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// define JSON used to format Lambda function response var slotResults = { 'isWinner' : false, 'leftWheelImage' : {'file' : {S: ''}}, 'middleWheelImage' : {'file' : {S: ''}}, 'rightWheelImage' : {'file' : {S: ''}} }; // define JSON for making getItem calls to the slotWheels DynamoDB table var thisPullParams = { Key : {'slotPosition' : {N: ''}}, TableName: 'slotWheels', ProjectionExpression: 'imageFile' };

Calling DynamoDB

Each of the three calls to the getItem method of the DynamoDB service object is made and each response is managed using its own Promise object. All three of these Promise objects are identical except for the name used to keep track of which result is used for which result in the game.

The code generates a random number in the range 0 to 9, inclusive, and then assigns the number to the Key value in the JSON that is used to call DynamoDB. It then calls the getItem method on the DynamoDB service object, passing in the JSON with the completed set of parameters.

The Lambda function reads the imageFile column value returned by DynamoDB and concatenates that file name to a constant, forming the URL for an Amazon S3 bucket where the image files and the browser portion of the app are hosted. The callback then resolves the Promise object, passing the URL.

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// create DynamoDB service object var request = new AWS.DynamoDB({region: 'us-west-2', apiVersion: '2012-08-10'}); // set a random number 0-9 for the slot position thisPullParams.Key.slotPosition.N = Math.floor(Math.random()*10).toString(); // call DynamoDB to retrieve the image to use for the Left slot result var myLeftPromise = request.getItem(thisPullParams).promise().then(function(data) {return URL_BASE + data.Item.imageFile.S}); // set a random number 0-9 for the slot position thisPullParams.Key.slotPosition.N = Math.floor(Math.random()*10).toString(); // call DynamoDB to retrieve the image to use for the Middle slot result var myMiddlePromise = request.getItem(thisPullParams).promise().then(function(data) {return URL_BASE + data.Item.imageFile.S}); // set a random number 0-9 for the slot position thisPullParams.Key.slotPosition.N = Math.floor(Math.random()*10).toString(); // call DynamoDB to retrieve the image to use for the Right slot result var myRightPromise = request.getItem(thisPullParams).promise().then(function(data) {return URL_BASE + data.Item.imageFile.S});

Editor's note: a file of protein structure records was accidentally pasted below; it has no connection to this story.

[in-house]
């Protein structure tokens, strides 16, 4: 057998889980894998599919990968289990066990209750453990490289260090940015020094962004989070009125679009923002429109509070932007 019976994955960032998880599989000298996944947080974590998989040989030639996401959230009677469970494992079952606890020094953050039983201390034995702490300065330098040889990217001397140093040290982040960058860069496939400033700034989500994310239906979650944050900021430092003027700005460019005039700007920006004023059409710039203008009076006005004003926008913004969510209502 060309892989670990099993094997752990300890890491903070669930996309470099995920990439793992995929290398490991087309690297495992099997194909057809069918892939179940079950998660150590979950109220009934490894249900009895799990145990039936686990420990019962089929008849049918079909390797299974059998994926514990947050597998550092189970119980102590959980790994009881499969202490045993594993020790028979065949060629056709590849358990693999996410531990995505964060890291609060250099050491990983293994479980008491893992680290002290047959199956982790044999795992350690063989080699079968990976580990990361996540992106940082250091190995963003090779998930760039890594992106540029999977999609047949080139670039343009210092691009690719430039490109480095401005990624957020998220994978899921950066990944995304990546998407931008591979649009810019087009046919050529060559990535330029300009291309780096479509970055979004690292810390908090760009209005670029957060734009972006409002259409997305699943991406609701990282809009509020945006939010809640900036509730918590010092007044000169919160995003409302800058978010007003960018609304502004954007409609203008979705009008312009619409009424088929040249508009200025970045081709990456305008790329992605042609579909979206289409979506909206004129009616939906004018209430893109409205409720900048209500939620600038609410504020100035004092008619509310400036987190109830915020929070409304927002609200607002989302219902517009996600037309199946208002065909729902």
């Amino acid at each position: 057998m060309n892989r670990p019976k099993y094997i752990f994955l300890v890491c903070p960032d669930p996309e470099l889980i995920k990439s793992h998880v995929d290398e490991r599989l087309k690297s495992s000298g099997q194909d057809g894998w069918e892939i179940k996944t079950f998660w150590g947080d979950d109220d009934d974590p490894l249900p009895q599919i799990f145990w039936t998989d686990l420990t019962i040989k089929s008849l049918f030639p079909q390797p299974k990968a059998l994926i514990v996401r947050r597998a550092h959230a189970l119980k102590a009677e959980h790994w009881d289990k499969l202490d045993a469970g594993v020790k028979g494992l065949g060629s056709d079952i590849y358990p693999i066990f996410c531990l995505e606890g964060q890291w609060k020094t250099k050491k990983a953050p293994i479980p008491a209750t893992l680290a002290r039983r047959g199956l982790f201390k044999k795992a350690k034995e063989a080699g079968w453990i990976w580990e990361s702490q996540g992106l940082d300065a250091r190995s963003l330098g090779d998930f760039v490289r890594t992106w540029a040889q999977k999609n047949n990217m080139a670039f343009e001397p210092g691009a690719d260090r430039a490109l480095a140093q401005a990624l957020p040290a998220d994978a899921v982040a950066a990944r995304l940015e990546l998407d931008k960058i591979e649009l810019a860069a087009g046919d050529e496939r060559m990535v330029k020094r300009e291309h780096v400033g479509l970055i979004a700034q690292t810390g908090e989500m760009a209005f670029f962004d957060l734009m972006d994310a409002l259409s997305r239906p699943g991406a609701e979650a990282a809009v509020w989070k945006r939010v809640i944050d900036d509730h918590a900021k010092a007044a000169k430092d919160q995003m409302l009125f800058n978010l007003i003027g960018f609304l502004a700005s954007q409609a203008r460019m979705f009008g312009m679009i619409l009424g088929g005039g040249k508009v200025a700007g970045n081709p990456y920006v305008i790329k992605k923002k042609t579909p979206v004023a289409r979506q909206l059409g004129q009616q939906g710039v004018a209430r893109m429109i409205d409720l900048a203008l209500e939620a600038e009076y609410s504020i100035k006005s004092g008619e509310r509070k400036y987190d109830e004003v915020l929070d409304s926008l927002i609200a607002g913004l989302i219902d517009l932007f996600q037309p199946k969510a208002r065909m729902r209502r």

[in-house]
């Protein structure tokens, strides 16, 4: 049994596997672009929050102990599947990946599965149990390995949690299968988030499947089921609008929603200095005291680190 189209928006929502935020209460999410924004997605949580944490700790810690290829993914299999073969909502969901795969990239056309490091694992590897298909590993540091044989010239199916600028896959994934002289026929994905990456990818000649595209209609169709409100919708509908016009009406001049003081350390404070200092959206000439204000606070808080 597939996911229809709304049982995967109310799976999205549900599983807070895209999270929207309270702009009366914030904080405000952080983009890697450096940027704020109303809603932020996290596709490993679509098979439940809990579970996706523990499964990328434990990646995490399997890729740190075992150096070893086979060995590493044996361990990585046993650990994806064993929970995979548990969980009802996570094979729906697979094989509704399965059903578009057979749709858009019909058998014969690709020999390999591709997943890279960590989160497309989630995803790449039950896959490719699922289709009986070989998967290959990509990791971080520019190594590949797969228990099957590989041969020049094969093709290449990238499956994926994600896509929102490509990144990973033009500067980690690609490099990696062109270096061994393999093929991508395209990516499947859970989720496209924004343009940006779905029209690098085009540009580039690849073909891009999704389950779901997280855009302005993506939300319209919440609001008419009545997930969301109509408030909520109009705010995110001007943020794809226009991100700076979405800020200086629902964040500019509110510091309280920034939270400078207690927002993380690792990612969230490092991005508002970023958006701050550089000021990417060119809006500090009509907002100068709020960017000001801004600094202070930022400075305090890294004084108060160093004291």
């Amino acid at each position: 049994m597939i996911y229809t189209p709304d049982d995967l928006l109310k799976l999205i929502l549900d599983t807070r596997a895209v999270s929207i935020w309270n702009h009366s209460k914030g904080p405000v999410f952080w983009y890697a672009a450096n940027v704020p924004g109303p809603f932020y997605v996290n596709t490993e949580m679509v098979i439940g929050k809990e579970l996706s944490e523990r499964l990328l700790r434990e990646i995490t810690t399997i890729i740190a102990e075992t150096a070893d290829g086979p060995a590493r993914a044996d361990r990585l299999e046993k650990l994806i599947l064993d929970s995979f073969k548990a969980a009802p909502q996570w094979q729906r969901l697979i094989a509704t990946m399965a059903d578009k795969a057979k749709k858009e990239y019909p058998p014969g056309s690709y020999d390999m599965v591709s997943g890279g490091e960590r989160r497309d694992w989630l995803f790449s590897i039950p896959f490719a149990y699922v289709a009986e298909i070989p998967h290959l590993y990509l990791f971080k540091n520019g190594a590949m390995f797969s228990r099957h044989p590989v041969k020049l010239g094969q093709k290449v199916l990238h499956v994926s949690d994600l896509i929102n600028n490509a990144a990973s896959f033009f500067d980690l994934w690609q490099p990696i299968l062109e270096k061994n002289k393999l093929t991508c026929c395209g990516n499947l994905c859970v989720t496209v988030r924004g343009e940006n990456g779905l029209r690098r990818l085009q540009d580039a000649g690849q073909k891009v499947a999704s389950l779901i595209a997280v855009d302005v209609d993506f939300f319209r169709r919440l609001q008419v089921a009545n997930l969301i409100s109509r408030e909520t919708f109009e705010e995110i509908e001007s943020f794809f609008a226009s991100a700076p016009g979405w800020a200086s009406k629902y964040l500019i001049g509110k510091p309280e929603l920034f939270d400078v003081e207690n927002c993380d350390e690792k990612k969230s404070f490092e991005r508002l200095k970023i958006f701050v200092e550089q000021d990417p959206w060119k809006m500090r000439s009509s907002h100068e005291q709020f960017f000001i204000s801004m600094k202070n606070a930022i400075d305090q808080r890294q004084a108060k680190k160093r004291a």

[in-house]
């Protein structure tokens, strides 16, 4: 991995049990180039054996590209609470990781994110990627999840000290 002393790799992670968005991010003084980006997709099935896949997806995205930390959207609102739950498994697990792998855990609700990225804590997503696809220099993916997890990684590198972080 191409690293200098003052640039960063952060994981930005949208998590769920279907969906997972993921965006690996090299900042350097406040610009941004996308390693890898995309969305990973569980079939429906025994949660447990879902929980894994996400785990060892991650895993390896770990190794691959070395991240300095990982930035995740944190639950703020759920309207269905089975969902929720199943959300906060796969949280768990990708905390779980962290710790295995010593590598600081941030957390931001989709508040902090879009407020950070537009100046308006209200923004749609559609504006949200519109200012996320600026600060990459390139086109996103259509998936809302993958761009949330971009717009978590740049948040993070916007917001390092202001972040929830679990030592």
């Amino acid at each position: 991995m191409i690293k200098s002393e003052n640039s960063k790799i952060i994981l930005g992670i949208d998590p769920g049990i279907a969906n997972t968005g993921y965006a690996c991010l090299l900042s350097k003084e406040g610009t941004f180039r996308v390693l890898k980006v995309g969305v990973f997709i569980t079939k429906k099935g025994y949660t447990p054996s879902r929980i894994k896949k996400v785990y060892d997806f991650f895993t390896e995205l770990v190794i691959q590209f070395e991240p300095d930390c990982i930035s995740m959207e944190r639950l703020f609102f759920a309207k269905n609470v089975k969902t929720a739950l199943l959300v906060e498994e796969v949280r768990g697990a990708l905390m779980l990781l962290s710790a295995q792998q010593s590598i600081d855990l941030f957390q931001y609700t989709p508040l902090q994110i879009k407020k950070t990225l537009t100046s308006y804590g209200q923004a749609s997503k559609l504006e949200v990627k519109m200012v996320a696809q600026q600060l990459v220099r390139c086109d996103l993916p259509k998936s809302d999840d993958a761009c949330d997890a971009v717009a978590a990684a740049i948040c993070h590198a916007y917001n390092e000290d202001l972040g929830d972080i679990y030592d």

Gathering and Sending the Response

The Lambda function can't send its response until all three of the asynchronous calls to DynamoDB have completed and returned their values. To track the resolution of all three Promise objects used to call DynamoDB, another Promise object is used. The callback of this Promise object is invoked by Promise.all, which takes an array of Promise objects as its parameters. So this Promise resolves only if all of the Promise objects in the array resolve. The callback receives an array holding the return values of resolved Promise objects as its parameter.

The URL values returned by the Promise objects in the array are then assigned into the JSON created to send back the response of the Lambda function. These three values are compared to determine if they are all identical. If they are all identical, the fourth value in the returned JSON is set to true.

After all four values in the returned JSON have been set, the JSON is passed to callback, which returns the results to the browser script and terminates the Lambda function.

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Promise.all([myLeftPromise, myMiddlePromise, myRightPromise]).then(function(values) { // assign resolved promise values to returned JSON slotResults.leftWheelImage.file.S = values[0]; slotResults.middleWheelImage.file.S = values[1]; slotResults.rightWheelImage.file.S = values[2]; // if all three values are identical, the spin is a winner if ((values[0] === values[1]) && (values[0] === values[2])) { slotResults.isWinner = true; } // return the JSON result to the caller of the Lambda function callback(null, slotResults); });